Keeping this mind, the future models of social media sites with Web 3.0 would bring in more contextual information in the likes of ‘Siri’ and ‘Google’ says Cormac Reynolds from the Online marketer, a London-based digital marketing firm. You can find his website here.

‘Siri’ is a computer program for the IOS, macOS and tvOS operating systems from Apple Inc.  What appears to be the future, ‘Siri’  works as a digital personal assistant and makes recommendations and requests to other web services. Interesting !

Within large organizations, the introduction of Web 3.0 will change the ‘garbage in garbage out’ phenomenon. Knowledge generation and usage will be more dynamic, relevant and competitive within the organization. The organization becomes a ‘truly learning organization’. Learners will accelerate.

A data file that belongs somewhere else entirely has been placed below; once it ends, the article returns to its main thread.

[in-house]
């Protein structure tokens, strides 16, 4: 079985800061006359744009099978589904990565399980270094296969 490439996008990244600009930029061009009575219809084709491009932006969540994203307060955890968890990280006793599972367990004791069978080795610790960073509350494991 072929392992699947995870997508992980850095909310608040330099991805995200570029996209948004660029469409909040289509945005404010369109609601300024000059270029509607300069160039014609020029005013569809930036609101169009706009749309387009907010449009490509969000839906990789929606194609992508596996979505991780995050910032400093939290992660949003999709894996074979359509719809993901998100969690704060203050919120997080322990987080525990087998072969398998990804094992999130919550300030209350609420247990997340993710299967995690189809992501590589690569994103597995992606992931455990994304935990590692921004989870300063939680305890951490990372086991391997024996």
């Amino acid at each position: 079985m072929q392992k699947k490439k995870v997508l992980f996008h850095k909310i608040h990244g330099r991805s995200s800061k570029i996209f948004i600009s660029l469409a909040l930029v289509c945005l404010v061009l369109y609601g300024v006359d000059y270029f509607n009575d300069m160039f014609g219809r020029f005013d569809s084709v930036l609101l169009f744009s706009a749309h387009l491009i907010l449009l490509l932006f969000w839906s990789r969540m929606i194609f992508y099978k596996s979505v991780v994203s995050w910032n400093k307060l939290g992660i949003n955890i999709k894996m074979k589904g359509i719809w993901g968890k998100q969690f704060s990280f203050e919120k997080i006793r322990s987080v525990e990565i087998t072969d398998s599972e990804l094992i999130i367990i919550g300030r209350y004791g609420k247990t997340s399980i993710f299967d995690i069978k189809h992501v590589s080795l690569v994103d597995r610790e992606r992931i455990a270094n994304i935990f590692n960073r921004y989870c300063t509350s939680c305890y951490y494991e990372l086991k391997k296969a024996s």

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Does the internet make you smarter? Can Social media too?

Does the internet make you smarter?

Does the Internet make you smarter? to be honest, is a popular search term on Google shared by millions of people around the globe. Going by the  Search engines parlance, this is a long keyword and the search trend for this keyword is rising.

After all, all of us, if not some of us have spent half of our lives surfing on the internet. My 8-year-old daughter is no newcomer either to the internet. Just like other eight-year-olds on this planet, she spends about 3-4 hours a week watching Youtube and playing games on the internet. Well, I decided to gather some information.